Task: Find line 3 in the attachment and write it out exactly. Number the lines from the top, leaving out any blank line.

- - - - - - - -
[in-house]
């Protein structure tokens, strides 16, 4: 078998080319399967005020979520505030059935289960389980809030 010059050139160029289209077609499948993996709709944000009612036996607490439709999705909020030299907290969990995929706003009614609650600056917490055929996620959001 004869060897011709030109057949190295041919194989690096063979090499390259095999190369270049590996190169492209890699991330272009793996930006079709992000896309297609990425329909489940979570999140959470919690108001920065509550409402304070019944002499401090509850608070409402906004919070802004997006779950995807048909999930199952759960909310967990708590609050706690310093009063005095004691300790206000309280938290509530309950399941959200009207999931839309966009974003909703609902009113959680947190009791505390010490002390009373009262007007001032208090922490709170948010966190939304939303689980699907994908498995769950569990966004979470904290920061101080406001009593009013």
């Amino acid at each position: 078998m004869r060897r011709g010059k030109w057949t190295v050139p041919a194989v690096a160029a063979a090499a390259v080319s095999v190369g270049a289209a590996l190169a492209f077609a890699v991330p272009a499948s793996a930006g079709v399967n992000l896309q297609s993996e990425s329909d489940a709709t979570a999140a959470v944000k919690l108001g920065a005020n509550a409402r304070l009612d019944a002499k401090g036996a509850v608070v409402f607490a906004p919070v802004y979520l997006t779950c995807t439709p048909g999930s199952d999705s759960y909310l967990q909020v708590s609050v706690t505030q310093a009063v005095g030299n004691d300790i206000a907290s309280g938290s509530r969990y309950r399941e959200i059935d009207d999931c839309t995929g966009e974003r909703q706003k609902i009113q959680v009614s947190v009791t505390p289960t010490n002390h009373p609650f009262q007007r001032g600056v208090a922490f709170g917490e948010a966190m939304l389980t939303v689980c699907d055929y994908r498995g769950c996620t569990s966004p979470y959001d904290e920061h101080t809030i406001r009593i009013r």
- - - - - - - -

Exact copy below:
């Amino acid at each position: 078998m004869r060897r011709g010059k030109w057949t190295v050139p041919a194989v690096a160029a063979a090499a390259v080319s095999v190369g270049a289209a590996l190169a492209f077609a890699v991330p272009a499948s793996a930006g079709v399967n992000l896309q297609s993996e990425s329909d489940a709709t979570a999140a959470v944000k919690l108001g920065a005020n509550a409402r304070l009612d019944a002499k401090g036996a509850v608070v409402f607490a906004p919070v802004y979520l997006t779950c995807t439709p048909g999930s199952d999705s759960y909310l967990q909020v708590s609050v706690t505030q310093a009063v005095g030299n004691d300790i206000a907290s309280g938290s509530r969990y309950r399941e959200i059935d009207d999931c839309t995929g966009e974003r909703q706003k609902i009113q959680v009614s947190v009791t505390p289960t010490n002390h009373p609650f009262q007007r001032g600056v208090a922490f709170g917490e948010a966190m939304l389980t939303v689980c699907d055929y994908r498995g769950c996620t569990s966004p979470y959001d904290e920061h101080t809030i406001r009593i009013r």